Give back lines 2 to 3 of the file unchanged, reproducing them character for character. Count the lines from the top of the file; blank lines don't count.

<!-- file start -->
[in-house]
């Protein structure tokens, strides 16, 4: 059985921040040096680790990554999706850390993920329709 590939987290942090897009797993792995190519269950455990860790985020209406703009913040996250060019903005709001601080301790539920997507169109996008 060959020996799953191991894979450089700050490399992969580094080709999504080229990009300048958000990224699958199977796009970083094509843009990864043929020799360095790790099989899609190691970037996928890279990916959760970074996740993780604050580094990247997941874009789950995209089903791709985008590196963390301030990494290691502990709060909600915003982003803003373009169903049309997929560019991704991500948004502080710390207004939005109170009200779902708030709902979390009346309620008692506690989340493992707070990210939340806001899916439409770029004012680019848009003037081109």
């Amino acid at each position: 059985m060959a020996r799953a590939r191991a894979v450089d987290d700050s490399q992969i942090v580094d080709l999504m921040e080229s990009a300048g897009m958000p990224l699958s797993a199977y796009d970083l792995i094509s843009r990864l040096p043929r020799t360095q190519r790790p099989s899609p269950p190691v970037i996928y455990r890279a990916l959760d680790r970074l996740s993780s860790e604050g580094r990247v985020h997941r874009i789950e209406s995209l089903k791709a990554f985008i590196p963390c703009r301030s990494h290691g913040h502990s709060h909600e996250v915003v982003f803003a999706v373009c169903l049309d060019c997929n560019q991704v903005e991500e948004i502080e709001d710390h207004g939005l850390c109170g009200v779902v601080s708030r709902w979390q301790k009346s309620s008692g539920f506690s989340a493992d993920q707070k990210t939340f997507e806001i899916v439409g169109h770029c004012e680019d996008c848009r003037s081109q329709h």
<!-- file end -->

């Protein structure tokens, strides 16, 4: 059985921040040096680790990554999706850390993920329709 590939987290942090897009797993792995190519269950455990860790985020209406703009913040996250060019903005709001601080301790539920997507169109996008 060959020996799953191991894979450089700050490399992969580094080709999504080229990009300048958000990224699958199977796009970083094509843009990864043929020799360095790790099989899609190691970037996928890279990916959760970074996740993780604050580094990247997941874009789950995209089903791709985008590196963390301030990494290691502990709060909600915003982003803003373009169903049309997929560019991704991500948004502080710390207004939005109170009200779902708030709902979390009346309620008692506690989340493992707070990210939340806001899916439409770029004012680019848009003037081109």
């Amino acid at each position: 059985m060959a020996r799953a590939r191991a894979v450089d987290d700050s490399q992969i942090v580094d080709l999504m921040e080229s990009a300048g897009m958000p990224l699958s797993a199977y796009d970083l792995i094509s843009r990864l040096p043929r020799t360095q190519r790790p099989s899609p269950p190691v970037i996928y455990r890279a990916l959760d680790r970074l996740s993780s860790e604050g580094r990247v985020h997941r874009i789950e209406s995209l089903k791709a990554f985008i590196p963390c703009r301030s990494h290691g913040h502990s709060h909600e996250v915003v982003f803003a999706v373009c169903l049309d060019c997929n560019q991704v903005e991500e948004i502080e709001d710390h207004g939005l850390c109170g009200v779902v601080s708030r709902w979390q301790k009346s309620s008692g539920f506690s989340a493992d993920q707070k990210t939340f997507e806001i899916v439409g169109h770029c004012e680019d996008c848009r003037s081109q329709h």